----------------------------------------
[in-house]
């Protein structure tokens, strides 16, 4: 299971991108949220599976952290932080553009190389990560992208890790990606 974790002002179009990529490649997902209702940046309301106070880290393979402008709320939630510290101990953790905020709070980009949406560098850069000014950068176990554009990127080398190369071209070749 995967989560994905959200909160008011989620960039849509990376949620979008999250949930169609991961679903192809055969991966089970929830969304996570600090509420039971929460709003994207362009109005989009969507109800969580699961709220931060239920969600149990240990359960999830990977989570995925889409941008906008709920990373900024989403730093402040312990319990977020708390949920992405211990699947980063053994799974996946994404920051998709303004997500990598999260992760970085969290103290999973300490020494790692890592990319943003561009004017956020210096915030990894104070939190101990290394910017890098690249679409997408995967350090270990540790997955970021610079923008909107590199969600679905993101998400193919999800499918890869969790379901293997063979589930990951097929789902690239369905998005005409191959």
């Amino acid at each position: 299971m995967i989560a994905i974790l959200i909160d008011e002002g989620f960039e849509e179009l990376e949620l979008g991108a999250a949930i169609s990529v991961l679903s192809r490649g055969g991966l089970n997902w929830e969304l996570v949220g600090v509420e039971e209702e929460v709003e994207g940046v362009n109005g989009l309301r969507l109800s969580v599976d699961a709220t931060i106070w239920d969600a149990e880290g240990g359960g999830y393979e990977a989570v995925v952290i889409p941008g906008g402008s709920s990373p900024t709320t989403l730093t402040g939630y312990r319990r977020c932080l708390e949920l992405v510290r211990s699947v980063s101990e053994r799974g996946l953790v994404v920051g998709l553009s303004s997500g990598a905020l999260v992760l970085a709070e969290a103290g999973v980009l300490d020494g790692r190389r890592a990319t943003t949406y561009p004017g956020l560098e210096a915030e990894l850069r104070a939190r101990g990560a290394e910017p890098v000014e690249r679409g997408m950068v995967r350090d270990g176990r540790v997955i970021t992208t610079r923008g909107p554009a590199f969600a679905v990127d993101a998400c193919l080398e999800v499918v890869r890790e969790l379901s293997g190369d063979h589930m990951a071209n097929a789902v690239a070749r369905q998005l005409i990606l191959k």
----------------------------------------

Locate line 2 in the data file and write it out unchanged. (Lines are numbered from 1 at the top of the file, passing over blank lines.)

């Protein structure tokens, strides 16, 4: 299971991108949220599976952290932080553009190389990560992208890790990606 974790002002179009990529490649997902209702940046309301106070880290393979402008709320939630510290101990953790905020709070980009949406560098850069000014950068176990554009990127080398190369071209070749 995967989560994905959200909160008011989620960039849509990376949620979008999250949930169609991961679903192809055969991966089970929830969304996570600090509420039971929460709003994207362009109005989009969507109800969580699961709220931060239920969600149990240990359960999830990977989570995925889409941008906008709920990373900024989403730093402040312990319990977020708390949920992405211990699947980063053994799974996946994404920051998709303004997500990598999260992760970085969290103290999973300490020494790692890592990319943003561009004017956020210096915030990894104070939190101990290394910017890098690249679409997408995967350090270990540790997955970021610079923008909107590199969600679905993101998400193919999800499918890869969790379901293997063979589930990951097929789902690239369905998005005409191959």